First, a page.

11:20  Multileveled Conflict in Mahler’s First Symphony: A New Formal-Hermeneutical Analysis – Eric Elder (Brandeis University)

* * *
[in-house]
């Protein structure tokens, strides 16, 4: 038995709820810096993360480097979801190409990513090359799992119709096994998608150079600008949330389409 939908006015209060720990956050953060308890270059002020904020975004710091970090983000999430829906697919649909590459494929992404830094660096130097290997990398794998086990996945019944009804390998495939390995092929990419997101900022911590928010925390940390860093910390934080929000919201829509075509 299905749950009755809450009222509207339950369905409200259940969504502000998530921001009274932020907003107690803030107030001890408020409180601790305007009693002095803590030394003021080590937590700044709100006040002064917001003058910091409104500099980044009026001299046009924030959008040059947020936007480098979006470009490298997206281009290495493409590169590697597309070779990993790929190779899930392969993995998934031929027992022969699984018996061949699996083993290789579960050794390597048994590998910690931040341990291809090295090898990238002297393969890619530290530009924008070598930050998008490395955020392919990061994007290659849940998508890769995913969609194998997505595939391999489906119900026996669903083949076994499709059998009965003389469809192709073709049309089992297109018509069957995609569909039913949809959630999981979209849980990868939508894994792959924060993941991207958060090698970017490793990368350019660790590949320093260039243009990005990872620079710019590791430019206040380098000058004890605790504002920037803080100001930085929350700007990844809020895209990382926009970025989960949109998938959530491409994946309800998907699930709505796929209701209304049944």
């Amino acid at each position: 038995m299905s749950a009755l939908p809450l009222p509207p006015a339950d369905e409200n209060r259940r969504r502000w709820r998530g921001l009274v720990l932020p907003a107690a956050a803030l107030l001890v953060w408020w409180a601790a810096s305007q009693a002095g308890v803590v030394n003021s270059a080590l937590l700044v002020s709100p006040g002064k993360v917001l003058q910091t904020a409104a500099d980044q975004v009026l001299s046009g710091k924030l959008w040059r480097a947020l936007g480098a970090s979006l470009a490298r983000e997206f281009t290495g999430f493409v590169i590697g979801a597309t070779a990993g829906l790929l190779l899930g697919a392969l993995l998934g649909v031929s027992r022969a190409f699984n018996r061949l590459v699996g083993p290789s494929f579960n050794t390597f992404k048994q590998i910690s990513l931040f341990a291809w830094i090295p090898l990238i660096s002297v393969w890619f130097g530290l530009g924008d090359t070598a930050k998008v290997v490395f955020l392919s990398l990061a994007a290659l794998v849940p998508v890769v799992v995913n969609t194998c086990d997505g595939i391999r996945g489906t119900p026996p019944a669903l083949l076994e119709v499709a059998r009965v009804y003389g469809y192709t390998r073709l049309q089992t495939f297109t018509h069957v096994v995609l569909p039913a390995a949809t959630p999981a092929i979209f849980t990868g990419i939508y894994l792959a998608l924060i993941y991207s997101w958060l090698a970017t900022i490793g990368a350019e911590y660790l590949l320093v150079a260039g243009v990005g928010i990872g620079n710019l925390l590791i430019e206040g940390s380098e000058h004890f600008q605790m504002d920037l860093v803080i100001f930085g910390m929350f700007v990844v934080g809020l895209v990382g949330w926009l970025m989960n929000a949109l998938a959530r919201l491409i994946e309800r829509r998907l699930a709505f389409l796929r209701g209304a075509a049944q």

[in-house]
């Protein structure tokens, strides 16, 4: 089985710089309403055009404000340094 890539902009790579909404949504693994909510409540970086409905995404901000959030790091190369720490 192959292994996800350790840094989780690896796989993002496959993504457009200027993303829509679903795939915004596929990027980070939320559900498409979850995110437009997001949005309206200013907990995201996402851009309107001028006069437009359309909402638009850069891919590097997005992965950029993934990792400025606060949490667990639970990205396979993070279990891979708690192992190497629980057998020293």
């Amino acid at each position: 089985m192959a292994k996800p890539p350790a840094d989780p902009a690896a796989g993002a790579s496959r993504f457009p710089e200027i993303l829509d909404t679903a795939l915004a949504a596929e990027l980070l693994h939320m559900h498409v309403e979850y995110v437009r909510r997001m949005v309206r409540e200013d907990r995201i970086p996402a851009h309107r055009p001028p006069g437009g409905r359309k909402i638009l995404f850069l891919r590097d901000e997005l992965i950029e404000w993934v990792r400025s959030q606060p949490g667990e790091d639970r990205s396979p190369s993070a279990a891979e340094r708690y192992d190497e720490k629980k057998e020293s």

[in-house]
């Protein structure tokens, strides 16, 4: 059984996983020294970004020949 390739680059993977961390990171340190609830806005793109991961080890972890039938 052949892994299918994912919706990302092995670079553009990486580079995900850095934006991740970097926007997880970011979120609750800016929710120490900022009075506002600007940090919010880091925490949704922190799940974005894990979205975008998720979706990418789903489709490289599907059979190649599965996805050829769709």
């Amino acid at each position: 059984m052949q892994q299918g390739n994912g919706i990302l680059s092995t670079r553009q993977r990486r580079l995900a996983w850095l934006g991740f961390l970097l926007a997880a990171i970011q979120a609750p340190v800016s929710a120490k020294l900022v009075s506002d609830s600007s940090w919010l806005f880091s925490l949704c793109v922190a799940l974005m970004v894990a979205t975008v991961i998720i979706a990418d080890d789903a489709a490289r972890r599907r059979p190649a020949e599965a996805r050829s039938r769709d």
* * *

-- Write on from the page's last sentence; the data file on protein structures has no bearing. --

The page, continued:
One reading of the opening movement of Gustav Mahler’s Symphony No. 1 in D major, the “Titan,” has remained virtually unchanged from Henry-Louis de la Grange (1979) to Seth Monahan (2015). This reading places the movement in dialog with earlier conventions of sonata form by invoking an expansive, recurring slow introduction and a continuous, monothematic exposition that fails even to establish tonic. This interpretation serves Theodor Adorno well when he claims that Mahler’s music cannot be understood in terms of schematic forms or external programs. Instead, Adorno tells us, the fusion of form and program is Mahler’s response to the demands of art. Thus, the symphony becomes autobiography: “Animated by dissatisfaction with the world, [Mahler’s] art omits to satisfy its norms” (Adorno 1992, 3–5). By virtue of the distance between the consensus reading and the conventions that would govern the movement, we come to view the twenty-eight-year-old Mahler as a troubled revolutionary driven to shatter accepted norms in his first symphonic outing. While this may suit Adorno, it is not entirely consonant with the position of a struggling young professional desperate to make good in a competitive field.